The Bulgarian parliament has voted and approved a series of amendments to the Electronic Governance Act that require all software written for the government to be open-source and to be developed as such in a public repository.
On May 17, the Italian Presidency of the Council of Ministers approved the Freedom of Information Act, that allows the citizens to freely access the documents of the Public Administration bodies and to request copies. This Act represents an important element of the new Reform of the Public Administration. All the requests presented by citizens cannot be rejected without valid reasons. The approved Act keep into account the suggestions and proposals presented by the Commissions of Parliament and Senate and of the Data Protection National Authority. Great parts of the input of the FOIA campaign have been included. The reasons for restricting access to public information include: national and public security; national defense; international relations; military issues; financial and economic policies of the State; judicial inquiries. Not all the comments positively welcomed the approval of the FOIA. Someone observed that with this formulation the rights to transparency of the Public administration have been bureaucratized: the FOIA limits the transparency granted by the legislative decree no. 33/2013. Duties and responsibilities of the Public Administration by the Decree of 2013 have not been confirmed. Furthermore no sanctions are foreseen for the public bodies that not respect the FOIA.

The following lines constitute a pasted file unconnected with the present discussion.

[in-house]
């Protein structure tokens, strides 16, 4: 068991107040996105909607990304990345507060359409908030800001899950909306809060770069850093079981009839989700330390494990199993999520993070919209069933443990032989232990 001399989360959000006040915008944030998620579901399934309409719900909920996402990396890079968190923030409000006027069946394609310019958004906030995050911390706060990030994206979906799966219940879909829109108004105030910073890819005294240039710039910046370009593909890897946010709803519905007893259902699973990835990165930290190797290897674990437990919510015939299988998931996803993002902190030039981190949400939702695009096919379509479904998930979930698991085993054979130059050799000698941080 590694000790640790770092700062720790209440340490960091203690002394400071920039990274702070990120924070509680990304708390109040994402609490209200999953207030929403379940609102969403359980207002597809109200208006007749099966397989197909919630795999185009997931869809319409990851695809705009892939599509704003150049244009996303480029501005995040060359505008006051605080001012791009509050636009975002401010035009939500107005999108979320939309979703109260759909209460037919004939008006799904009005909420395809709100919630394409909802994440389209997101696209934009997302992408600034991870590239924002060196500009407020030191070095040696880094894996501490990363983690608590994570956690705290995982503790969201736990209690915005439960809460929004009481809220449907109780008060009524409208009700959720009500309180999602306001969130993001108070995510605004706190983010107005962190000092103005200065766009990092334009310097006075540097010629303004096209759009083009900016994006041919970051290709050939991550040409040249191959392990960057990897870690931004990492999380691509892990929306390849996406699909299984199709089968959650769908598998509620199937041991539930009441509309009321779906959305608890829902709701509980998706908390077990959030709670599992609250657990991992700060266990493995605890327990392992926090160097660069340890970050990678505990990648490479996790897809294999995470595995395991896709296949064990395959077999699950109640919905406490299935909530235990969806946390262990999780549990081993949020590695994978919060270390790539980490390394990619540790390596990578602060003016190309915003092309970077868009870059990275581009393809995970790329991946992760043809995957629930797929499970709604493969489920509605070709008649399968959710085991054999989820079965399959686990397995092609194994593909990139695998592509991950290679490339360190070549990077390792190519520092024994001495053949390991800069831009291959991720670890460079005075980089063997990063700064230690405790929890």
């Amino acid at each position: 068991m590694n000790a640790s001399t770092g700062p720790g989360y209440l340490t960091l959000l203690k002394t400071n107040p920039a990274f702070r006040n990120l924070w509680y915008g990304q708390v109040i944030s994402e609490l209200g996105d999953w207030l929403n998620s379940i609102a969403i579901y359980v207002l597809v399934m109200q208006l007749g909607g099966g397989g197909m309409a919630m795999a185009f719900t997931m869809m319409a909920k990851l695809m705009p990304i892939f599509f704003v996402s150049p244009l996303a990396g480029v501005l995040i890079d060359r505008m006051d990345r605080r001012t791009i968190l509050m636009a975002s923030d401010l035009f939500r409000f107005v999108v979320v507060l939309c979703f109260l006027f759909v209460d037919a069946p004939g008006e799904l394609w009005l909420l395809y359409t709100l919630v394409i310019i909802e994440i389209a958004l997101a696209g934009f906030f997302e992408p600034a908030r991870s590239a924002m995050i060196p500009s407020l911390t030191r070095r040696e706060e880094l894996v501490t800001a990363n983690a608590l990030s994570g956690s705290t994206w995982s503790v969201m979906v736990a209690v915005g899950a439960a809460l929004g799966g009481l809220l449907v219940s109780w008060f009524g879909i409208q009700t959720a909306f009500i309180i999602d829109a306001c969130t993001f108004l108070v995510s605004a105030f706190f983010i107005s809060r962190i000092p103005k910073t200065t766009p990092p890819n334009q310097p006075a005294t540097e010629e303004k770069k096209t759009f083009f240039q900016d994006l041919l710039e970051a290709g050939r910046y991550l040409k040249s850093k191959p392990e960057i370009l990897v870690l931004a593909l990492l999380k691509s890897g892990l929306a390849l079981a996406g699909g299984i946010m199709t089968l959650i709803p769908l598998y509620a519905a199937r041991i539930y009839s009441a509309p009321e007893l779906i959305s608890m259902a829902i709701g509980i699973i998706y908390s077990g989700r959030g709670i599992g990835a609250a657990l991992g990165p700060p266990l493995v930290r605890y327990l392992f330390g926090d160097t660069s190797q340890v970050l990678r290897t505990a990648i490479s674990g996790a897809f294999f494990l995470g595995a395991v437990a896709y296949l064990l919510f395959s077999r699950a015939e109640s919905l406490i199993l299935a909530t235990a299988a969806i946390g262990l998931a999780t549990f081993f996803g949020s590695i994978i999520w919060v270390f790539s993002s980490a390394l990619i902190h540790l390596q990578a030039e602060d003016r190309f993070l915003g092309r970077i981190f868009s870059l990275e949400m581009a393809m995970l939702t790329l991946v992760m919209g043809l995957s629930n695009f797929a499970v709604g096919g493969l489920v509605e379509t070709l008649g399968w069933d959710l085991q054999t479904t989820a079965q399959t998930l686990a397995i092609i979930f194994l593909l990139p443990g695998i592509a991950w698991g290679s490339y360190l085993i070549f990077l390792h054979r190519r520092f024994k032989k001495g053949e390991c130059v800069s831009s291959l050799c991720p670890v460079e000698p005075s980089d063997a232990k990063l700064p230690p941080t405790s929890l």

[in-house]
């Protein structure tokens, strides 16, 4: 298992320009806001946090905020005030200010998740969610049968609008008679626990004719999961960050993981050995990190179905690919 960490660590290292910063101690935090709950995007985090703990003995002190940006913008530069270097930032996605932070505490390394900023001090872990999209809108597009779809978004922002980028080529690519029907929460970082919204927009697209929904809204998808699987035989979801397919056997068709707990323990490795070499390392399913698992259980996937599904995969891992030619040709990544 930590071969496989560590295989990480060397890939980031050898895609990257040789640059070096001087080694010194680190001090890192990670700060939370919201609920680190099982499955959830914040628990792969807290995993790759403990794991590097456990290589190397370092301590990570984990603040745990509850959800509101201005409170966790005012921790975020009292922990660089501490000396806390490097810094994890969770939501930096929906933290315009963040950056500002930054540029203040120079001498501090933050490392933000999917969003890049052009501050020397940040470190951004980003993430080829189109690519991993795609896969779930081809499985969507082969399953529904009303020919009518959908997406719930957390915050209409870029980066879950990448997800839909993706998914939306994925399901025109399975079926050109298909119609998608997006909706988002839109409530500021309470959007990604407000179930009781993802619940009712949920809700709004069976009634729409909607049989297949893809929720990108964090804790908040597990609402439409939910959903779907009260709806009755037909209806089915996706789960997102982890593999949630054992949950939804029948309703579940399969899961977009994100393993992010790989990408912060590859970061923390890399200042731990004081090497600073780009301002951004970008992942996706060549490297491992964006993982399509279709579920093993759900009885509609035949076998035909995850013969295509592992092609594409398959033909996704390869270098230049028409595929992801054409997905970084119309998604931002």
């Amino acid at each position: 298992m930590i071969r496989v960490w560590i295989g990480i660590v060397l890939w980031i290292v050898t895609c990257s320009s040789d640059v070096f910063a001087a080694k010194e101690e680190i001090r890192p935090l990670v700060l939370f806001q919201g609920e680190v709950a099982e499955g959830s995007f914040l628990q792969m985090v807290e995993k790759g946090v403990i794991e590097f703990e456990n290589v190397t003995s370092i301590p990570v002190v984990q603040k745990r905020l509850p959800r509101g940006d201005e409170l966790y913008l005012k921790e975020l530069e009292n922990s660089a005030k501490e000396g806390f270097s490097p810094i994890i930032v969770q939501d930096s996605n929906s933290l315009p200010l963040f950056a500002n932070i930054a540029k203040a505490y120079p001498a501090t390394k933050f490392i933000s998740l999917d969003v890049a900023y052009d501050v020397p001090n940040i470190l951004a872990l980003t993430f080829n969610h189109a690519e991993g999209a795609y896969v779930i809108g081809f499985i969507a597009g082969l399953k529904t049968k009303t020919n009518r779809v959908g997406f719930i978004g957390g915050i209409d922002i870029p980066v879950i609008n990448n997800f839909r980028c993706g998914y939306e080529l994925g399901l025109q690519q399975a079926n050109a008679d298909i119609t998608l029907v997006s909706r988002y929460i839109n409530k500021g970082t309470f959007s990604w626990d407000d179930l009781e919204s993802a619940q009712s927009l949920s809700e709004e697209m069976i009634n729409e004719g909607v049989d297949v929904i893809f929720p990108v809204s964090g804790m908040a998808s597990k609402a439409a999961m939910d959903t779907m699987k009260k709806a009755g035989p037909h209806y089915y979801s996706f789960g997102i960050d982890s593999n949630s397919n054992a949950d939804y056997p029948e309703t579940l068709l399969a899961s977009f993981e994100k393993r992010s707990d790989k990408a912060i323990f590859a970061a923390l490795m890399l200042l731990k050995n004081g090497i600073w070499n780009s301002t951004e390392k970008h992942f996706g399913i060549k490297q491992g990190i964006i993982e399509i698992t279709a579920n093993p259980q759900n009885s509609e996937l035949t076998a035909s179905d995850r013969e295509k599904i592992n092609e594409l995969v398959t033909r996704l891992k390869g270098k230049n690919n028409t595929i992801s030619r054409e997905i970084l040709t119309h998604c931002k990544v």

On March 2, a group of deputies belonging to the Innovation Joint Committee presented a legislative proposal about the Sharing economy. Sharing economy is growing up in Italy: there are 186 collaborative platforms, generating around 13 billions of revenue (in the sectors of peer-to-peer finance; accommodation sharing; staffing online; car sharing; sharing of video and music). The proposed legislation contains norms concerning issues such as the protection of privacy of the users data or the taxation to be applied on sharing economy exchange (10%). This proposal was the object of an open consultation on the web until May 16, 2016. Following that, a series of auditions at the Chamber of Deputies will take place, before its discussion and approval by the Chamber. At the same time sharing economy was the object of seminars and meetings involving relevant stakeholders such as the National Antitrust Authority; AGCOM, the Ministry of Finance, enterprises and public administration, lawyers. Among the most relevant one can quote the seminar organized by the European University of Rome, or the workshop on the role of communities in the sharing economy held in May 2016, in the framework of the Forum of the Public Administration.
At the beginning of the year 2016 the test phase of the implementation of the Public System of the Digital Identity (SPID) started. By this System all Italian citizens, enterprises and organizations will have a digital identity, allowing them to dialogue with a unique identity with the Public Administration. A campaign on the national TV is accompanying the test phase. The agreements with the three national identity providers - Poste Italiane (Italian Postal Service); Infocert and TIM – have been signed. The regulations have been corrected taking into account the requests of the Data Protection National Authority.